Then Conn-eda raised his voice and called to the bird. Three times he called, but the bird did not move a feather, but sat still as if he had been carved out of the rock.

Then the shaggy steed said, “Give the jewel, Conn-eda, and perhaps then it will speak.”

The prince took the jewel from his bosom where he wore it and held it up so that it glittered in the sunlight, and again he called to the bird. This time he turned his head and looked at him, and his eyes became bright as if a fire were burning in them. Then he flew down and caught the jewel in his claw and flew back to the cliff with it.

There he sat, opened his beak and cried in a loud voice, “Conn-eda! Conn-eda! Son of the king, I know why you have come and what you want from me. Turn the light down and pick up the stone near the front right foot of your steed. Underneath you will find a ball and a cup. Pick them up as you will need both of them. Roll the ball in front of you and follow it wherever it leads you. It takes you where you want to go. You’ll need the cup later.”

Then the Bird of Wisdom closed its beak and the light went out from its eyes, and again it sat as still and gray as if it had no breath of life in it.

Conn-eda sat down and looked for the stone the bird had told him about, and he could not miss it for the horse’s right front hoof was against it. He lifted it up and there he found a cup and a ball. The cup he placed in the bosom of his shirt, but the ball he threw in front of him, according to the bird’s request. The ball rolled on and on, uphill and downhill, over swamp and through thornbushes, as Conn-eda on the shaggy steed followed.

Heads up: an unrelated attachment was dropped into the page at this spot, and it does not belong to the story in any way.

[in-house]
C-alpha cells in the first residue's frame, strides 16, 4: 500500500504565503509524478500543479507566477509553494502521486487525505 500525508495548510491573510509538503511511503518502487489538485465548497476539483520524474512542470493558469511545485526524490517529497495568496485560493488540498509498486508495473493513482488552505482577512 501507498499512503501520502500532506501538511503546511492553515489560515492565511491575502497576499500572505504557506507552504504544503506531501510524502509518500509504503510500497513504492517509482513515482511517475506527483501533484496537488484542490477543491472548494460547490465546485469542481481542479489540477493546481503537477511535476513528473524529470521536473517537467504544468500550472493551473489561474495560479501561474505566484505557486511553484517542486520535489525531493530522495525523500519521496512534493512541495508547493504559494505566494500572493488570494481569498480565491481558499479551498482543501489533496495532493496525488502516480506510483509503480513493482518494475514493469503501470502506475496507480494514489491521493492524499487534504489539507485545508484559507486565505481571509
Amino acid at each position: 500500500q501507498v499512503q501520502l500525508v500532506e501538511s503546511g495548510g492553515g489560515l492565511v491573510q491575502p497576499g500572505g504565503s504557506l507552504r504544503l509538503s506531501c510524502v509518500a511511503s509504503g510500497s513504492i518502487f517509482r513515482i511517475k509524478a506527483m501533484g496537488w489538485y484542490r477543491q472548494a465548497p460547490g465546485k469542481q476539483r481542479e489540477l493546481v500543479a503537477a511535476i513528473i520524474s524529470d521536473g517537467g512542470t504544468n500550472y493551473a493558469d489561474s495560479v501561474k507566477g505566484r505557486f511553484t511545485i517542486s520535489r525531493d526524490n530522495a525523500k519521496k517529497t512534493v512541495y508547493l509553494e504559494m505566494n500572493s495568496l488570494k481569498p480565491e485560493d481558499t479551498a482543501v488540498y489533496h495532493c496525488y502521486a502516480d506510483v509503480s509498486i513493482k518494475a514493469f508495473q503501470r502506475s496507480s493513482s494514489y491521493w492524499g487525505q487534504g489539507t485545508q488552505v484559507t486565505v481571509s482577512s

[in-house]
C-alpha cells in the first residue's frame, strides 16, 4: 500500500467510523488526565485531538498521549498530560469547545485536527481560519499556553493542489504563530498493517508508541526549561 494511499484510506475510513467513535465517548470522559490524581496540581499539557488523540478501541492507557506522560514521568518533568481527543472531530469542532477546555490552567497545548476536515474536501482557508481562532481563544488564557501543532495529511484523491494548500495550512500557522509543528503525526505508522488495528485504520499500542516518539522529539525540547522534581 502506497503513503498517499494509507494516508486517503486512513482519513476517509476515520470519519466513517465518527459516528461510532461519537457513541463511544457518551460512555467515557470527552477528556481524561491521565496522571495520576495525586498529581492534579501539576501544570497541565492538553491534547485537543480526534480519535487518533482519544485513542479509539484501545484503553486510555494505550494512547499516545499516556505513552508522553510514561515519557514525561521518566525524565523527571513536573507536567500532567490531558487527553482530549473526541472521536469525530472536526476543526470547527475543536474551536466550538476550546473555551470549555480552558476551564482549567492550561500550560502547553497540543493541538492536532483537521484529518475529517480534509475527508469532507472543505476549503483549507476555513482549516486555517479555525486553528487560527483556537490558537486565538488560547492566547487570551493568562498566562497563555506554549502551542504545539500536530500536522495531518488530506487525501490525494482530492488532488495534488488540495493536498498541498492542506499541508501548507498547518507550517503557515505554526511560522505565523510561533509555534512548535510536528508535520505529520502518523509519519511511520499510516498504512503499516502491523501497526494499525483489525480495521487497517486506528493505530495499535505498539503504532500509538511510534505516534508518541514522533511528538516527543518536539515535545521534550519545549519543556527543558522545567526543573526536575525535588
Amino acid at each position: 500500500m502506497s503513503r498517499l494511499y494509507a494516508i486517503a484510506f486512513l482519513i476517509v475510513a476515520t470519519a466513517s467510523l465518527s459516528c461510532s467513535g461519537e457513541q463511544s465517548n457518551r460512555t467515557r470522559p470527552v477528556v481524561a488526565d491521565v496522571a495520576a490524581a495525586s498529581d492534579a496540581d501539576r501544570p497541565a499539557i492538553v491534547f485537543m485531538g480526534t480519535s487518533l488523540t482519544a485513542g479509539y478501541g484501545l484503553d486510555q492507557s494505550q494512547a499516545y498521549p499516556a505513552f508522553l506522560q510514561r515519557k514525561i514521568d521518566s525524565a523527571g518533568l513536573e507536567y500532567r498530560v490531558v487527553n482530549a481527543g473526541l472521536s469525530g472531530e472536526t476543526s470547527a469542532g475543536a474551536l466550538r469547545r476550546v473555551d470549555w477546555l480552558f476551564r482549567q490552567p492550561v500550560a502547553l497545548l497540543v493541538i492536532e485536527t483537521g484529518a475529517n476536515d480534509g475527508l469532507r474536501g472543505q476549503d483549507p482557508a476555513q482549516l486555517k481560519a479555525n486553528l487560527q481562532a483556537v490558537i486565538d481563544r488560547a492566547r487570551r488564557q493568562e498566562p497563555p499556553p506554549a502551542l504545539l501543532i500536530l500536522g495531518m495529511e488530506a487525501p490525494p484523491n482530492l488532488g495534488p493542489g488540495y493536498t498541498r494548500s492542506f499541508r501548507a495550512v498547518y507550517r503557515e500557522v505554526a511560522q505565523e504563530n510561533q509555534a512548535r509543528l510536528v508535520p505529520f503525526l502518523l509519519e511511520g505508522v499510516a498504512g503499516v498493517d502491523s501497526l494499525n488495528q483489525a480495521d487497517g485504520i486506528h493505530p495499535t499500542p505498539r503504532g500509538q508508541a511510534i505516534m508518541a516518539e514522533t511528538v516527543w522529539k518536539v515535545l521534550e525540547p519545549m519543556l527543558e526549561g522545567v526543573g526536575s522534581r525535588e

After a while it led them to the edge of a lake so dark and deep you’d think there was no bottom. The ball bounced into the lake and disappeared from sight.

The prince was desperate. “What should we do now?” he cried. “If we follow the ball, we will drown in the deep waters of the lake, and if we do not follow it, we will never find the Water King’s palace.”

But the shaggy steed told him to take heart. “We must indeed follow the ball,” he said, “yet it is possible that no harm may come to us. And now sit down, my master.” With that, the horse plunged into the lake, pacing back and forth through the still cold water.

Conn-eda did as the steed bade him, and soon they waded through the water and came out to a stretch of land with pleasant meadows and running streams. The lake was like a sky above them, through which the sun shone, and neither of them was wet, and the ball lay there at their feet.